The tissue samples were thawed in ice-cold Tris/EDTA buffer (100 mmol/L Tris-HCl, 5 mmol/L EDTA, pH 7.4) and homogenized in a Polytron homogenizer with two 10-second pulses and an intervening 10-second rest period. Aprotinin (10 μg/mL), leupeptin (10 μg/mL), pepstatin A (10 μg/mL), and PMSF (20 μmol/L) were included in the buffer to prevent protein degradation. Protein concentrations were determined and used to normalize the protein loading. Protein (20 μg) was loaded for 1-dimensional SDS-PAGE in a discontinuous system using 15% separating gel and 5% stacking gel.13 The separated proteins were electrophoretically transferred to nitrocellulose membranes with a modified Towbin buffer (20 mmol/L Tris, 150 mmol/L glycine, 20% methanol, 0.02% SDS [pH 8.3]) in a cooled Bio-Rad TransBlot unit. After nonspecific protein-binding sites were blocked with 5% nonfat milk in Tris-buffered saline/0.1% Tween-20 for 1 hour, the membranes were processed for immunodetection with rabbit anti-human GSHPx antibody (kindly provided by Dr I. Singh, Medical University of South Carolina, Charleston), rabbit anti-MnSOD and CuZnSOD antibodies (kindly provided by Dr L.W. Oberley, University of Iowa, Iowa City), and sheep anti-CAT polyclonal antibody (The Binding Site, Birmingham, UK) as primary antibodies. The bound primary antibodies were detected with anti-rabbit/sheep horseradish peroxidase–conjugated secondary antibody and an ECL Western blotting detection system (Amersham Inc). The photographs generated were quantitatively analyzed for the GSHPx, MnSOD, CuZnSOD, and CAT protein levels with a Bio-Rad GS-670 image densitometer. The molecular weights of the protein bands were determined by reference to the standard molecular weight markers (Bio-Rad).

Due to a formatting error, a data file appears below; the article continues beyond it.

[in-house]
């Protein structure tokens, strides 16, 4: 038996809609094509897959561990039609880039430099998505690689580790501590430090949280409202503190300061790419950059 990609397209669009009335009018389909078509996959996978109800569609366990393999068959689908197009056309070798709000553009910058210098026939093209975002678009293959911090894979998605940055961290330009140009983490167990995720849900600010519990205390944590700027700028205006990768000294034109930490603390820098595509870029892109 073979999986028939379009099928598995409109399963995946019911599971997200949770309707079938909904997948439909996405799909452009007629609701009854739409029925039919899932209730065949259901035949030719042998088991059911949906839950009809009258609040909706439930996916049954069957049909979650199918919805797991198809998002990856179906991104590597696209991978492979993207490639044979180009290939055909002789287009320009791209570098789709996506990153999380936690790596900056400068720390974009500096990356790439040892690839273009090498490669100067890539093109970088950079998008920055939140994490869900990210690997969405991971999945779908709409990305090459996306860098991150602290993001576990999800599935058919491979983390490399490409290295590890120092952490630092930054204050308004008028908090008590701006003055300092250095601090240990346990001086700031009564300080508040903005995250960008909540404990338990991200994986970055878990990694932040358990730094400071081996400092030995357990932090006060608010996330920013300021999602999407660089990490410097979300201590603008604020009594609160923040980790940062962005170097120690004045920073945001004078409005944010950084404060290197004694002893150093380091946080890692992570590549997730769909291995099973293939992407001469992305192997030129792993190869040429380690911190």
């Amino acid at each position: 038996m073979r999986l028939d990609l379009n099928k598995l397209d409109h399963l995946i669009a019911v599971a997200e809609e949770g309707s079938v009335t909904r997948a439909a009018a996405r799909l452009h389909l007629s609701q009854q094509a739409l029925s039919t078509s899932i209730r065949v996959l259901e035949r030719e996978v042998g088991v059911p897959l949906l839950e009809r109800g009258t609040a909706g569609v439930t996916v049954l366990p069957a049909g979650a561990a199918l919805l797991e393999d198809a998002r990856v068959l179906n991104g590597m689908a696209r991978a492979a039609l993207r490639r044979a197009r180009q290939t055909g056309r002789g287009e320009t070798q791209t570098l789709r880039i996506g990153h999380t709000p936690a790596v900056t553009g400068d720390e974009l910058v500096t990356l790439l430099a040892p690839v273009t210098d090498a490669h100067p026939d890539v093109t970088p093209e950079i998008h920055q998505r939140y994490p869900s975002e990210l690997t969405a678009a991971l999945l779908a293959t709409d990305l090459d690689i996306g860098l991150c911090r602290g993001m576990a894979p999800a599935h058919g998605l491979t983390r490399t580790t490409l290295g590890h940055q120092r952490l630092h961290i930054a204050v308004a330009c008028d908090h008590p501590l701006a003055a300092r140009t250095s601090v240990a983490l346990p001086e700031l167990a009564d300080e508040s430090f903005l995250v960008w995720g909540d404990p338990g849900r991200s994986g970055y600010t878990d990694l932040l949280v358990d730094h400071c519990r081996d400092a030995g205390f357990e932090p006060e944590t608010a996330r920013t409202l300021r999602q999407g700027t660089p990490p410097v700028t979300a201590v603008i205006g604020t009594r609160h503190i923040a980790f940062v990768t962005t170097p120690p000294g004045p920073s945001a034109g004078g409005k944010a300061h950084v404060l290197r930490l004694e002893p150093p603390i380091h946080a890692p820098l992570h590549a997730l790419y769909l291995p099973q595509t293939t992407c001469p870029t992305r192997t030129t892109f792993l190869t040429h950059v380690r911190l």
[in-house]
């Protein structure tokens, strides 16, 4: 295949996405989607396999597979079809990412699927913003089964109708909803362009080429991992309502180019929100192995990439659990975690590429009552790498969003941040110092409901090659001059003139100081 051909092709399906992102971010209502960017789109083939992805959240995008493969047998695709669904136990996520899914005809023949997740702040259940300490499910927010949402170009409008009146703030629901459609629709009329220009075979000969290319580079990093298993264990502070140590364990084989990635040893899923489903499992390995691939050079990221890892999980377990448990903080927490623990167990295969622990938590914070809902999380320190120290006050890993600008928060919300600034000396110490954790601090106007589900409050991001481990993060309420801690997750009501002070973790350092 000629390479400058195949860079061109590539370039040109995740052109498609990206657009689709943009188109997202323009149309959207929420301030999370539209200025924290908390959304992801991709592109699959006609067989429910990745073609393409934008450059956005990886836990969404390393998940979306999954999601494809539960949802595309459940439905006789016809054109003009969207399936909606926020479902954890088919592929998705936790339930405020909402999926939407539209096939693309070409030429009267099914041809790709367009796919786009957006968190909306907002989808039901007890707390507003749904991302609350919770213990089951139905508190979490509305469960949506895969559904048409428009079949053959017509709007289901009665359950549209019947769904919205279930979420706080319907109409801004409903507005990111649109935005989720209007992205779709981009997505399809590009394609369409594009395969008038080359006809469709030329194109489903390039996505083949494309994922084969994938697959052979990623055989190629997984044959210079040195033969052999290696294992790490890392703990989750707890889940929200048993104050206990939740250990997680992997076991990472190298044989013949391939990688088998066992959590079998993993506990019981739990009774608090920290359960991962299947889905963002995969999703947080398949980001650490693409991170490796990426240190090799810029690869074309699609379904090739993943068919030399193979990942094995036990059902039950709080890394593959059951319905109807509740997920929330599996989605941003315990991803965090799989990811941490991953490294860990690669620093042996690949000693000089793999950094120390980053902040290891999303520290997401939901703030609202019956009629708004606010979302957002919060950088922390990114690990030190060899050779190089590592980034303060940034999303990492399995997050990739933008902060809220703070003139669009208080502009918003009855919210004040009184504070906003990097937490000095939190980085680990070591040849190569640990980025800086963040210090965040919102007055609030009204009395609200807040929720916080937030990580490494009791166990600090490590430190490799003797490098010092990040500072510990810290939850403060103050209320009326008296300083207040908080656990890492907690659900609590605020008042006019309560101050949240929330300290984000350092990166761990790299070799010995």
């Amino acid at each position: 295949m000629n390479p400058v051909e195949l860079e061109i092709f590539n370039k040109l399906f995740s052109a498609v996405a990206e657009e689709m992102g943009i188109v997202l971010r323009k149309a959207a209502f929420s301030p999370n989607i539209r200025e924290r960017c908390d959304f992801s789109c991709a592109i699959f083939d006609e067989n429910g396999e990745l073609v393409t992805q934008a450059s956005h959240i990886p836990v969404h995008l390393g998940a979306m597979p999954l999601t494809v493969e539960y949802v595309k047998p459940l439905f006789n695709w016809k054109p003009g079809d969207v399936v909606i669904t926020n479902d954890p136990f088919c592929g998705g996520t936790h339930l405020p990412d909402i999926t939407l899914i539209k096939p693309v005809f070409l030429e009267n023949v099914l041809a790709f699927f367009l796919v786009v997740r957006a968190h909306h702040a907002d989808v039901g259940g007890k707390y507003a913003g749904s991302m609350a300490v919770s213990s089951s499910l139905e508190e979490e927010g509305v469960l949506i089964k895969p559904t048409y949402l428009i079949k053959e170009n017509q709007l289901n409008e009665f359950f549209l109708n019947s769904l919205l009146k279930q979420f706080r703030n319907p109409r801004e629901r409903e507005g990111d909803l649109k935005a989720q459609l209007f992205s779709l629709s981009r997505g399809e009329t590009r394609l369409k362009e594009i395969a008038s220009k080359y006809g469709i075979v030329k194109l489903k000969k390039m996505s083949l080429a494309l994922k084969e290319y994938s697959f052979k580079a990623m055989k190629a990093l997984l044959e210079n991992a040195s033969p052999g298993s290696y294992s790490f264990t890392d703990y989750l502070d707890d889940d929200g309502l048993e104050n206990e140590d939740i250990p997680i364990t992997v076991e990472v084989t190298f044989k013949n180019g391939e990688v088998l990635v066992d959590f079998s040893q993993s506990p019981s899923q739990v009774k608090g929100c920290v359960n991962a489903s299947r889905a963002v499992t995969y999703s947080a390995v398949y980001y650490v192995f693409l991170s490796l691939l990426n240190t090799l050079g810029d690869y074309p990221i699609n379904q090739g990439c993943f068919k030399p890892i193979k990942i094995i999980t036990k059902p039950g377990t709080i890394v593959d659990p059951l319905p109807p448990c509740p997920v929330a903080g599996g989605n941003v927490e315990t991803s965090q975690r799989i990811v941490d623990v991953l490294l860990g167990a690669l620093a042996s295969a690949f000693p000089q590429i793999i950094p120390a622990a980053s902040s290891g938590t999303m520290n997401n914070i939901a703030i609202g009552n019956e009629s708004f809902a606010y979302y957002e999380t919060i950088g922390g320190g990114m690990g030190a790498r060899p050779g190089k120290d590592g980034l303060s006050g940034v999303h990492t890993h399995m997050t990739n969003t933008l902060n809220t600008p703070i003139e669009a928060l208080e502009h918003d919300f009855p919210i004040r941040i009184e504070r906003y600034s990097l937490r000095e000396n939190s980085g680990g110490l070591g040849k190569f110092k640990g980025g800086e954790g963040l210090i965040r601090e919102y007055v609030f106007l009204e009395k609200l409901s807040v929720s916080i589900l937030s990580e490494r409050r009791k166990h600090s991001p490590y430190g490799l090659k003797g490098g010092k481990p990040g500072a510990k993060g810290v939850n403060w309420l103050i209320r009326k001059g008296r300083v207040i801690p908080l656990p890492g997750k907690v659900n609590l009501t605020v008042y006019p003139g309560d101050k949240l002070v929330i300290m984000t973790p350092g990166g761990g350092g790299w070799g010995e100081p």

Protein Determination and Statistical Analysis
Proteins were determined by the methods of Lowry and associates.14 Data were expressed as the mean±SEM. For a statistical analysis of the data, group means were compared by 1-way ANOVA, and Bonferroni’s test was used to identify differences between groups. Statistical significance was acceptable to a level of P<0.05.
General Observations and Body Weights
Within 24 hours of the last injection, no mortality was seen in any of the control, ADR, PROB, and PROB+ADR groups. Animals in the ADR and ADR+PROB groups did not show any dyspnea or ascites. Animals in the ADR and ADR+PROB groups showed a significant loss in heart and body weights (Table⇓). This reduction in body weight gain is attributed to reduced food intake and inhibition of protein synthesis due to adriamycin.15 There was a significant loss in the ratio of heart to body weight in the PROB+ADR group. These data are shown in the Table⇓.
GSHPx Enzyme Activity and Proteins